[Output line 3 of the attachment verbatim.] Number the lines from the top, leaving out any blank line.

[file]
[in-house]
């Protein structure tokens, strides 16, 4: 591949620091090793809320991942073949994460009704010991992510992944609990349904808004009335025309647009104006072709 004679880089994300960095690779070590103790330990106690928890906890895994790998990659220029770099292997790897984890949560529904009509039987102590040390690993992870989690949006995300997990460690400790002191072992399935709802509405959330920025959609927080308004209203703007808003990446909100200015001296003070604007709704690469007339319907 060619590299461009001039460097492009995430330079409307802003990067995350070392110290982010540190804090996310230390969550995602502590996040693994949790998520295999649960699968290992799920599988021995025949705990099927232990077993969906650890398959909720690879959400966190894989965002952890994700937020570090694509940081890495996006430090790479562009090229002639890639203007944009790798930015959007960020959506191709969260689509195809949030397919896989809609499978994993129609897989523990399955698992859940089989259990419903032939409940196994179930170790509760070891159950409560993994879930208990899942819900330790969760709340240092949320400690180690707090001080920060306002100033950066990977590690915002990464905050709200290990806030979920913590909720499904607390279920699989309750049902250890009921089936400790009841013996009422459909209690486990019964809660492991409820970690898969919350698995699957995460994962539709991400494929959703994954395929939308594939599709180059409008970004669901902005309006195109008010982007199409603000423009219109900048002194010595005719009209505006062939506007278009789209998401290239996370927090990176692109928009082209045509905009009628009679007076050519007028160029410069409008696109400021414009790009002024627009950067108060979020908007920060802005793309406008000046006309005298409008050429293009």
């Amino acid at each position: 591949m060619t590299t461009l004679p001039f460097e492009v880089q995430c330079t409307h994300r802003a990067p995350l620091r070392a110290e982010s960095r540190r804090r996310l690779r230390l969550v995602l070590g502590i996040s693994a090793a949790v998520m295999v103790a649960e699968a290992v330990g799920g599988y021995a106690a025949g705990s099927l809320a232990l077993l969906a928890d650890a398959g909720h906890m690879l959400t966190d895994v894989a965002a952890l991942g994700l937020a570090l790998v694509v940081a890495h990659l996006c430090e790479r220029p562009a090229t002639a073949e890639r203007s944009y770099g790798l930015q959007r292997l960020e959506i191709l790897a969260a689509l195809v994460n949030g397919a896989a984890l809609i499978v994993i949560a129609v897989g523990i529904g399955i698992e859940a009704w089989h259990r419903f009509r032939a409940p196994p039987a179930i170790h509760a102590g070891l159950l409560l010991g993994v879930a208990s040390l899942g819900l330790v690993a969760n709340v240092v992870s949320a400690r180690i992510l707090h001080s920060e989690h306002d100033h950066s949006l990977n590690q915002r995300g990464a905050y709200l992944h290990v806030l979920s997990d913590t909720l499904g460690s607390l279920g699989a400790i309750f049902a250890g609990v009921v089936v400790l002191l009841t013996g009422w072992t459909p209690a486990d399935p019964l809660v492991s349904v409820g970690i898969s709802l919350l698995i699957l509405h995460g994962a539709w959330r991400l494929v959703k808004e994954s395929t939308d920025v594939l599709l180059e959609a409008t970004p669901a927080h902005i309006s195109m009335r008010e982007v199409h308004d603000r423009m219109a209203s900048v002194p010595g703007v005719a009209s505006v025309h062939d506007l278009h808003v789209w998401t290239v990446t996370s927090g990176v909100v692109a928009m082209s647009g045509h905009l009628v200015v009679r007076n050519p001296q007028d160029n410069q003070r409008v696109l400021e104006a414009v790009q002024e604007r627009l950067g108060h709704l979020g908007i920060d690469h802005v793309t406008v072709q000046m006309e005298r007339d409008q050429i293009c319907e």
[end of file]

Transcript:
């Amino acid at each position: 591949m060619t590299t461009l004679p001039f460097e492009v880089q995430c330079t409307h994300r802003a990067p995350l620091r070392a110290e982010s960095r540190r804090r996310l690779r230390l969550v995602l070590g502590i996040s693994a090793a949790v998520m295999v103790a649960e699968a290992v330990g799920g599988y021995a106690a025949g705990s099927l809320a232990l077993l969906a928890d650890a398959g909720h906890m690879l959400t966190d895994v894989a965002a952890l991942g994700l937020a570090l790998v694509v940081a890495h990659l996006c430090e790479r220029p562009a090229t002639a073949e890639r203007s944009y770099g790798l930015q959007r292997l960020e959506i191709l790897a969260a689509l195809v994460n949030g397919a896989a984890l809609i499978v994993i949560a129609v897989g523990i529904g399955i698992e859940a009704w089989h259990r419903f009509r032939a409940p196994p039987a179930i170790h509760a102590g070891l159950l409560l010991g993994v879930a208990s040390l899942g819900l330790v690993a969760n709340v240092v992870s949320a400690r180690i992510l707090h001080s920060e989690h306002d100033h950066s949006l990977n590690q915002r995300g990464a905050y709200l992944h290990v806030l979920s997990d913590t909720l499904g460690s607390l279920g699989a400790i309750f049902a250890g609990v009921v089936v400790l002191l009841t013996g009422w072992t459909p209690a486990d399935p019964l809660v492991s349904v409820g970690i898969s709802l919350l698995i699957l509405h995460g994962a539709w959330r991400l494929v959703k808004e994954s395929t939308d920025v594939l599709l180059e959609a409008t970004p669901a927080h902005i309006s195109m009335r008010e982007v199409h308004d603000r423009m219109a209203s900048v002194p010595g703007v005719a009209s505006v025309h062939d506007l278009h808003v789209w998401t290239v990446t996370s927090g990176v909100v692109a928009m082209s647009g045509h905009l009628v200015v009679r007076n050519p001296q007028d160029n410069q003070r409008v696109l400021e104006a414009v790009q002024e604007r627009l950067g108060h709704l979020g908007i920060d690469h802005v793309t406008v072709q000046m006309e005298r007339d409008q050429i293009c319907e």